Everyone feels differently about editing images once they get the photos into their computer. Some consider it cheating or a waste of time and don’t do any editing at all. Others people will add a few tweaks to every image to “develop it” or completely photoshop the crap out if it. Personally I like to tweak every image I deem wothy of display in order to show them in their best light. I belive this is a critical step especially when using a DSLR. Most DSLRs are set up by the manufacturers to give a fairly dull and muted final image as they assume the sort of person who buys one of these cameras will also be the sort of person who likes to edit their images. This is the reason some people are initally disapointed with the results when they upgrade from a P&S.
Here is an example of a before and after. The first shot, the before, is quite dull and washed out. The colours of the shot don’t stand out and the crop doesn’t really do anything for the the shot.
And here is the after. Approximately 5 mins spent editing in Photoshop Elelments 6 has left me with a brighter more vibrant and appealing image. I also took the oportunity to crop to a different aspect ratio the accentuate the compositional elements in the photo.
There are loads and loads of different image editing software packages available so here is a summary of a few that are available (I won’t attempt to provide too much detail as I haven’t used them all)
Free and Easy – These editors are free to use, fairly basic but will allow you to make simple adjustments to make the most of your images.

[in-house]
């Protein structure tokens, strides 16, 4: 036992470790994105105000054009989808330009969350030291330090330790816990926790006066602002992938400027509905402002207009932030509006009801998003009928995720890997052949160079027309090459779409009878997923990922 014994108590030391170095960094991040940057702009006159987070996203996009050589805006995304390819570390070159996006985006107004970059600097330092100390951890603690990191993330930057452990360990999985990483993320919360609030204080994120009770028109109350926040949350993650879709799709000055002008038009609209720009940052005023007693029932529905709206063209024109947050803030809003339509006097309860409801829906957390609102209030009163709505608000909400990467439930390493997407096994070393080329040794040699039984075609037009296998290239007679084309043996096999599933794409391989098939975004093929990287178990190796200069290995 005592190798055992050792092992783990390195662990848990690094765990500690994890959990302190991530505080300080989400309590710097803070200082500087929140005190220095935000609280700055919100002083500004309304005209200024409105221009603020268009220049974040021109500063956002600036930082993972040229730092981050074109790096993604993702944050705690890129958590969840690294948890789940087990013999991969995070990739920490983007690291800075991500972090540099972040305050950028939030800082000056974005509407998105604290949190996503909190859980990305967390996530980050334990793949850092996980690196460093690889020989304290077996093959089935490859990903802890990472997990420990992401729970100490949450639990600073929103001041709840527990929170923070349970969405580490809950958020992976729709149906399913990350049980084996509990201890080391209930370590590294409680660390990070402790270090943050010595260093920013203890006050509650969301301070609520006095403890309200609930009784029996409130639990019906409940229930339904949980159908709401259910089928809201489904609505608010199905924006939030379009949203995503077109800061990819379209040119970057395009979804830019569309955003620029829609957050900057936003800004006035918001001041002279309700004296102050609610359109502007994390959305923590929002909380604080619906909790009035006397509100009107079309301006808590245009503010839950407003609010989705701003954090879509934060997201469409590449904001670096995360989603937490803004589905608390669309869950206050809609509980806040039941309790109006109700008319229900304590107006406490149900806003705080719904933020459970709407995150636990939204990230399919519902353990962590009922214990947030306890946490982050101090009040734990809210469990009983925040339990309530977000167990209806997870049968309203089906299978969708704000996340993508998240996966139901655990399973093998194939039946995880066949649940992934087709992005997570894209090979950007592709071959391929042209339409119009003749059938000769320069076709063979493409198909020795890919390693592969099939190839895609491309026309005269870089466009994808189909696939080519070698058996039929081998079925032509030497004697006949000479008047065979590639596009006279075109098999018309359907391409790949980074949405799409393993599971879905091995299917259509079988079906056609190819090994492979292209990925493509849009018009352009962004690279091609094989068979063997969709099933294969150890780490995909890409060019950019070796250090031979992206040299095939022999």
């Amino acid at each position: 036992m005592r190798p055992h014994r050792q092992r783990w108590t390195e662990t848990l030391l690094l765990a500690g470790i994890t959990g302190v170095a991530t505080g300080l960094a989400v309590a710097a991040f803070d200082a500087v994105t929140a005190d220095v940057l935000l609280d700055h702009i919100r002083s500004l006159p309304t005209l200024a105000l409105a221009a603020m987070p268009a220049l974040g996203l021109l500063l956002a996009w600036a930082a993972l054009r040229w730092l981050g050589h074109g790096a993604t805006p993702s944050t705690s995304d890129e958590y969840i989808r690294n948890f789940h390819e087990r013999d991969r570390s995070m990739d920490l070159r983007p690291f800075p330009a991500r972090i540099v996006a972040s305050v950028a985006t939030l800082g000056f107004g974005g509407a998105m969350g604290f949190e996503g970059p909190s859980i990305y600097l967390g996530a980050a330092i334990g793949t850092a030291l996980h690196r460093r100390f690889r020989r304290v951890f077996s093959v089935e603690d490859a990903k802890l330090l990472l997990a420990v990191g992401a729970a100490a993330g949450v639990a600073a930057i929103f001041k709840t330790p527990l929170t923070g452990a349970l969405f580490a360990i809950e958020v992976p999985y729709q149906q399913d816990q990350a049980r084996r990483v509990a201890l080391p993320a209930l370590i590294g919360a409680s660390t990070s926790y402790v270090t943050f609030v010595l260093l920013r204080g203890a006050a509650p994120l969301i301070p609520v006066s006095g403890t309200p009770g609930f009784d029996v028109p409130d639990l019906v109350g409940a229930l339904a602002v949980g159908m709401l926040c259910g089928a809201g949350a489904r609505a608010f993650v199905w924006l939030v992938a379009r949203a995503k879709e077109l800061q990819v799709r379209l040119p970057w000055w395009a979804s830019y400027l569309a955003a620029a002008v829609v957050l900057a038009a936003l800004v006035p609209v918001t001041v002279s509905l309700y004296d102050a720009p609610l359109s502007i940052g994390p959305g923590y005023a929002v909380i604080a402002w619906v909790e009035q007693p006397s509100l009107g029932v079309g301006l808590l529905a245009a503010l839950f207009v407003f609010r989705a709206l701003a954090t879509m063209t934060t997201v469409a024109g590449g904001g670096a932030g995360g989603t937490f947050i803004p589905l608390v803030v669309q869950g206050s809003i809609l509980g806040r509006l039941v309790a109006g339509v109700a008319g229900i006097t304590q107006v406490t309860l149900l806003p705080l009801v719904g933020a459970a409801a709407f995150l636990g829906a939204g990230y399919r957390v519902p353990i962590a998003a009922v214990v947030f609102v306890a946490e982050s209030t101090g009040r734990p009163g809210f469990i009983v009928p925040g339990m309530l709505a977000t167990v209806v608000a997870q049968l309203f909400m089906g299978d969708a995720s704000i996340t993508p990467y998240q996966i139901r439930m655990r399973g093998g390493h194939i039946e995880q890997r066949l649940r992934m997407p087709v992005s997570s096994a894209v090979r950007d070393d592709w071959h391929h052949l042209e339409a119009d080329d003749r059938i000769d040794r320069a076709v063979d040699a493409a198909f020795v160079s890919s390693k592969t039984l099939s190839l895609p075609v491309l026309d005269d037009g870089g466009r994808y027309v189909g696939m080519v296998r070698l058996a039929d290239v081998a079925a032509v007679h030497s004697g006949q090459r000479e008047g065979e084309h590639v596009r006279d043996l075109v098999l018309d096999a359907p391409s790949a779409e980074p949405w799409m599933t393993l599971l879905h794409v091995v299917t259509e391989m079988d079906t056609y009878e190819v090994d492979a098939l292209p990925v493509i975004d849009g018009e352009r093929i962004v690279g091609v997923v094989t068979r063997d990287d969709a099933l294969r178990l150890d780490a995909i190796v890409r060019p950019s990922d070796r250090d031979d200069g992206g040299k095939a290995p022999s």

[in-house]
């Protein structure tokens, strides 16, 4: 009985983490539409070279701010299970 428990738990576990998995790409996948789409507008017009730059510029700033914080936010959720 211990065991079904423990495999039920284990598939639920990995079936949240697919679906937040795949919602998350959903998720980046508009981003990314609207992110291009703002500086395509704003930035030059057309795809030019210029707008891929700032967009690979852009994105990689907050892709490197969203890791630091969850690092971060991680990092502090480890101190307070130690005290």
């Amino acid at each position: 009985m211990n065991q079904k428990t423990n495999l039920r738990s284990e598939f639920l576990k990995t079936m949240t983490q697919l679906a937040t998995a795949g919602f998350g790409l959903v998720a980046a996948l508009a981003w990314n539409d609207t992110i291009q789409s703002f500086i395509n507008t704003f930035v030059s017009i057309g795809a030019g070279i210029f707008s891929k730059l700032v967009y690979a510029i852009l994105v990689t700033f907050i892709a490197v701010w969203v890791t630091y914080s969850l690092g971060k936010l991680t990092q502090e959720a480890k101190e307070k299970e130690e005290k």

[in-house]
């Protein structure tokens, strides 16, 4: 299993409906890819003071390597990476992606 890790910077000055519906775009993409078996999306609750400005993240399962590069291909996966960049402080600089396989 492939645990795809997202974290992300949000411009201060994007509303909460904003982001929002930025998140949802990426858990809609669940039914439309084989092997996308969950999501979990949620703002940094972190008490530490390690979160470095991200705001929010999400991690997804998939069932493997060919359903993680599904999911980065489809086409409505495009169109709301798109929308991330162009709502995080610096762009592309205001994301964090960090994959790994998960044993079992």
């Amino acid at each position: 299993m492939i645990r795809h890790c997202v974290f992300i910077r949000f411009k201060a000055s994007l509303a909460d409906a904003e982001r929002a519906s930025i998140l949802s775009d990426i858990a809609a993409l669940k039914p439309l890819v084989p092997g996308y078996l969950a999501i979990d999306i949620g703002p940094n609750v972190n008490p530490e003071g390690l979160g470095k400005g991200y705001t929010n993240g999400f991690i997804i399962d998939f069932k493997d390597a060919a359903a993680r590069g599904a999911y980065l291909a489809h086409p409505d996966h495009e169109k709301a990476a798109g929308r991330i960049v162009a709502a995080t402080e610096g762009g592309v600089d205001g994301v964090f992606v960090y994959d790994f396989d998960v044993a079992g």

Your camera’s bundled software – Often a cheap and easy way to get into image editing
Picasa – Free software from Google that allows you to orgainse and edit your shots.
Picnik – Free online editing on Flickr.
Cheapish and Powerfullish – These programs won’t cost the earth but you will need to pay for them. They will be able to cope with fairly advanced techniques such as regional edits on only parts of photos etc.
All singing all dancing – These editors will be all you will ever need as used by most pros. Not easy to learn due to huge amount of tools and techniques. My rule on these is if I don’t know why I need it then I shouldn’y buy it as I won’t be using it properly.
Photoshop – Currently version CS4. If you can do it in PS it can’t be done. Need a mortage to buy
Photoshop Lightroom – RAW editing and organisation from the Adobe lot. Expensive but good. Not a replacement for photoshop.
GIMP – Free open source editing software. Very powerful editor but not that easy to learn and use.
To wet you appetite further her is another before and after. The shot of some nice light in the Peak Distric was a bit grey and bland.
After another 5 min edit the main feature of the photo, the light mountain has been accentuated and the photo overall is more vibrant.
Have a go, you will soon be hooked